Wednesday, 7 January 2015

Sleep Evasion of the Senior Kind

I can hear the snow melting outside and even popped out on to our step in my pajamas to listen.  At 2 AM that was the only sound greeting me and it was amazing.  I suppose the drip drip of the melting snow from the eaves might drive me insane if I was actually in bed trying to sleep but I am on one of my lone dark sojourns when sleep has fled and my body alarm is confused.  I revel in the mesmerizing drip drip of nature and breathe in the fresh, crisp air of a snowy mountain morning and then, sigh.

You see, I awoke in a panic, with my mind  filled with crazy thoughts of escape and survival in an earth epic calamity that I can only attribute to the fantasy "end of all time" movie I absorbed into my subconscious late last evening.  Groan!

Do you have recurrent dream themes - you know, those ones that carry a sense of urgency, and revolve around a theme?  Mine is and has been since childhood a theme of escape - from bears, from war (circa the Cuban crisis of the 1960's) and from apocalyptic events that threaten all my loved ones.  All require a great deal of planning for escape - except the bear which I generally managed by screaming and running into my parents' bedroom on more than one occasion.  I find myself awake with a jumble of nerves, checklists for backpacks and survival in the mountains and heart palpitations that I would expect would wake my spouse (but don't!).  Attempts at returning to sleep are fruitless - I know what I need.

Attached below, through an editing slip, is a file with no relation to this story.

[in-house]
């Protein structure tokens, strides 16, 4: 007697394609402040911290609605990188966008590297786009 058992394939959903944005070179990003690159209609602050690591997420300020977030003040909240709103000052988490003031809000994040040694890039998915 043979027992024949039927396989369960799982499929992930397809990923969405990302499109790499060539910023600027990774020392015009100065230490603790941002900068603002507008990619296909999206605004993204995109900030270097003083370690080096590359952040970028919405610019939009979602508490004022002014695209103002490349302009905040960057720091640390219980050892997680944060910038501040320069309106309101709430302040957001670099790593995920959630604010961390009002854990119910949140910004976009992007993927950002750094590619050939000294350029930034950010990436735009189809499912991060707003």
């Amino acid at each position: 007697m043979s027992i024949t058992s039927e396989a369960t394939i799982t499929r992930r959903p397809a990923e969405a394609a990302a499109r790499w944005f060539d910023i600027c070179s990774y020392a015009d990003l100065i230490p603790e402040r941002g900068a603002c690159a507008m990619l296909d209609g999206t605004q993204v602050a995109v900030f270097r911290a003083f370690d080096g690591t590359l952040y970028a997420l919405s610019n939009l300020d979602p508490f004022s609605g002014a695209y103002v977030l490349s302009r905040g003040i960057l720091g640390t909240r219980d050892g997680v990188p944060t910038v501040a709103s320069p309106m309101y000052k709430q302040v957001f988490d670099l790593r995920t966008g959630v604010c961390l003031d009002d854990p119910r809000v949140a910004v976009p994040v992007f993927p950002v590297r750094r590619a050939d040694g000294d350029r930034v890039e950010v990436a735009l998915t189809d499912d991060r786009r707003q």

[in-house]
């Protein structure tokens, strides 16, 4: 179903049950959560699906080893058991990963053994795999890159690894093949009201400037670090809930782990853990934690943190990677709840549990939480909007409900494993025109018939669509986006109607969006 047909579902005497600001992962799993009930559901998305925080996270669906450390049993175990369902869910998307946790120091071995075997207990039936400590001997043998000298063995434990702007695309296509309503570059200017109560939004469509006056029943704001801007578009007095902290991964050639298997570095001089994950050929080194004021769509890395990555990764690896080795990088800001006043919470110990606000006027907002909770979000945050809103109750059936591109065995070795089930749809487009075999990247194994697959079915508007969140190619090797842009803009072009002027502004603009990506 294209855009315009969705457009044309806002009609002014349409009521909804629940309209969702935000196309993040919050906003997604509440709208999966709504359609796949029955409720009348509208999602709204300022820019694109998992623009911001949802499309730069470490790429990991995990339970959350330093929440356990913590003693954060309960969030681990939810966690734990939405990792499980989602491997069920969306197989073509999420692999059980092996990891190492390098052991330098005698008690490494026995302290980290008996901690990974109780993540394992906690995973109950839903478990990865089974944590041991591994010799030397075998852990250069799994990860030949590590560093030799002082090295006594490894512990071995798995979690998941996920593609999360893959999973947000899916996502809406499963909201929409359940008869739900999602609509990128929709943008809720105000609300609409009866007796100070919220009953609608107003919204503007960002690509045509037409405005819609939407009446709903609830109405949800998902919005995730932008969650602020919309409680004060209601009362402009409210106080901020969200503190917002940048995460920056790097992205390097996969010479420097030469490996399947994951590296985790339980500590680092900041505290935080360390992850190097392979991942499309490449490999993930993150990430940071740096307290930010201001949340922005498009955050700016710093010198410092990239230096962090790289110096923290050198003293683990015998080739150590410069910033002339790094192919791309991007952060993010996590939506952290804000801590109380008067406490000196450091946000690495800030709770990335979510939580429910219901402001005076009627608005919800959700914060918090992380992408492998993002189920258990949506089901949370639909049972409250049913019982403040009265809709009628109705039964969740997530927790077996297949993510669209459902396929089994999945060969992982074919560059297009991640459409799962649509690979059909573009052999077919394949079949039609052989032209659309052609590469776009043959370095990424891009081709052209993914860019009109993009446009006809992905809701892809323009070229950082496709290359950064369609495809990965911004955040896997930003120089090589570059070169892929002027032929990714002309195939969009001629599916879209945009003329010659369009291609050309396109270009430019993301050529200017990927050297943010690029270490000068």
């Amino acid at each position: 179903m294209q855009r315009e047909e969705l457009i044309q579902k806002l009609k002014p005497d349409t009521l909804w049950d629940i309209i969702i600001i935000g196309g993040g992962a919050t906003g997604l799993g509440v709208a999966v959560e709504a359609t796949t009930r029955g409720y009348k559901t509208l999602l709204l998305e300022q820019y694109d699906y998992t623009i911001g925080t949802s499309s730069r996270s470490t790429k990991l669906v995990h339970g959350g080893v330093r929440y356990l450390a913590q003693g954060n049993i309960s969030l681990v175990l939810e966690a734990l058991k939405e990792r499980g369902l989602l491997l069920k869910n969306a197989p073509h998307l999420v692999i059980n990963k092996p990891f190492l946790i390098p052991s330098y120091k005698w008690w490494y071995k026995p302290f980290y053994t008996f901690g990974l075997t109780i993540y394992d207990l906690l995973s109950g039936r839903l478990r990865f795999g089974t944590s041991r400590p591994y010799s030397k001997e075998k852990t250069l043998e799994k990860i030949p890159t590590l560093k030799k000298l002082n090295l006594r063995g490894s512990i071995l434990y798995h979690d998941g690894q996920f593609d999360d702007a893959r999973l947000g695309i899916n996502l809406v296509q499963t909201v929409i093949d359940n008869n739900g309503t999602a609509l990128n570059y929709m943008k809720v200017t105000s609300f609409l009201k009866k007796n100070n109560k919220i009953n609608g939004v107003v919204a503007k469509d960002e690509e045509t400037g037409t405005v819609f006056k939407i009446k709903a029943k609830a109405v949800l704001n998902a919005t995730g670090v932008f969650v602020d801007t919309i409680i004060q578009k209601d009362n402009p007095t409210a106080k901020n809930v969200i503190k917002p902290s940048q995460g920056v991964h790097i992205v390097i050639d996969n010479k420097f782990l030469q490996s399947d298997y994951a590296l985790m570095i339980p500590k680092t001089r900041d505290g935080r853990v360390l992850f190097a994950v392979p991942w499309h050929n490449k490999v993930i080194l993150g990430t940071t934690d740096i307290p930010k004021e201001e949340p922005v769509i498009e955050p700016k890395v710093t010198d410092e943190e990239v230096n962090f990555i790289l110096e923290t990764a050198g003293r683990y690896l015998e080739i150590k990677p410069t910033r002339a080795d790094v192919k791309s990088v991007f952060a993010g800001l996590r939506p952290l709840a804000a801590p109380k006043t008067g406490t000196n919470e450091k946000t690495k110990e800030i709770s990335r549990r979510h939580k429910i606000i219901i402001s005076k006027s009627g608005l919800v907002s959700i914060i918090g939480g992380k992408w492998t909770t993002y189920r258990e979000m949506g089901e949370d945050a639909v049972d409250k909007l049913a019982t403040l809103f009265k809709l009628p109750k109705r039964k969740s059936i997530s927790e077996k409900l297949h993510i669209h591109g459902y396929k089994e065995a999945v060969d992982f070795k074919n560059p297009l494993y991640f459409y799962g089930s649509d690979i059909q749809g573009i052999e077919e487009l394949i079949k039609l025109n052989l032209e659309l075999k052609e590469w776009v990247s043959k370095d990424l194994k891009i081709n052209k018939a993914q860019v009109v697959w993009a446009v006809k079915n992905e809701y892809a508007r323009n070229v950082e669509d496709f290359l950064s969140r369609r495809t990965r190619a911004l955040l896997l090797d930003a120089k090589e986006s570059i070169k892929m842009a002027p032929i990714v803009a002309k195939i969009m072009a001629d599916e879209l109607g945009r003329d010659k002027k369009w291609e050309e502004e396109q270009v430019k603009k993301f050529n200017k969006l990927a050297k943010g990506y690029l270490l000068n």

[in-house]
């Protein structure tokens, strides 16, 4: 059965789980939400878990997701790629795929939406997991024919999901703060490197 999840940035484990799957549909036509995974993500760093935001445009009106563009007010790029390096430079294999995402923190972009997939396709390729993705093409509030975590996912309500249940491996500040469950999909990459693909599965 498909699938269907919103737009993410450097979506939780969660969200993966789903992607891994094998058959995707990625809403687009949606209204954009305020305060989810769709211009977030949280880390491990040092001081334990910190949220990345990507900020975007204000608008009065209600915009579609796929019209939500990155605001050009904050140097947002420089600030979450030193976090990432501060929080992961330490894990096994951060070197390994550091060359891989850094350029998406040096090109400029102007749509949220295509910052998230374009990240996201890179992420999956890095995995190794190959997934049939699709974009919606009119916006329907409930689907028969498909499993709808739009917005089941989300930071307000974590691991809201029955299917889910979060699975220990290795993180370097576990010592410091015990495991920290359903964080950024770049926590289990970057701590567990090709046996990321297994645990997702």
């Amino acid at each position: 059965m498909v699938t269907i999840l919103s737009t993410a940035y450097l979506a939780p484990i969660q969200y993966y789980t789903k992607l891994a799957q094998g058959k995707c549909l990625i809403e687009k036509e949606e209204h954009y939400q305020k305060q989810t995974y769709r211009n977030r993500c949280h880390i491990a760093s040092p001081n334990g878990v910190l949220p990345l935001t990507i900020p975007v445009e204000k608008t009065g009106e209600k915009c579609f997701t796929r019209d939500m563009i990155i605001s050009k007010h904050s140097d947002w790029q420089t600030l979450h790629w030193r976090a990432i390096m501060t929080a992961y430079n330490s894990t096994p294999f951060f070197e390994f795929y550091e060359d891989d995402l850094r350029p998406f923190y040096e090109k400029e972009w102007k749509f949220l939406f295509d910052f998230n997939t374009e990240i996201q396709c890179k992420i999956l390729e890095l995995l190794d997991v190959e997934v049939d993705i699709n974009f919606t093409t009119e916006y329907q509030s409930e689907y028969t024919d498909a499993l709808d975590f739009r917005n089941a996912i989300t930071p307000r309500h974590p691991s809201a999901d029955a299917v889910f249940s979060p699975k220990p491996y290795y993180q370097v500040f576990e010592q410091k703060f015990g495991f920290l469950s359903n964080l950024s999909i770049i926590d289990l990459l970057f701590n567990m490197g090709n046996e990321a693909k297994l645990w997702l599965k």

When I was little my mother would often have to rescue me from some vivid nightmare.  She never shook me or tried to make me go back to bed immediately.  She would take my hand and lead me to the bathroom, sit me down and hand me a glass of water.  In soothing tones, she would ask me how I was, was I feeling better, and quietly would reassure me that everything was going to be alright.  Then, and only when I nodded sleepily it was OK, I would toddle off to my bed usually kept warm by one sister or another.  I have to admit, I used very similar approaches with my daughters throughout their nightmares, scary dreams and yes, the worst of them - the night terror.

Alas, no one is here (and awake!) to hand me a glass of water, stroke my back and then walk me back to my bed.  The bed is still warm, but, in these quiet moments between night and morning, I will have to trust the drip drip of the melting snow to lull me back to a sleepy state of mind.  So, until our earth is once again under attack and I must rouse to save the world, I bid you adieu from my slowly fading keyboard.  The furnace rattles awake, the drips recede quietly into the night air, my story is coming to an end and I will sleep once again, with a glass of comforting water on the night table.

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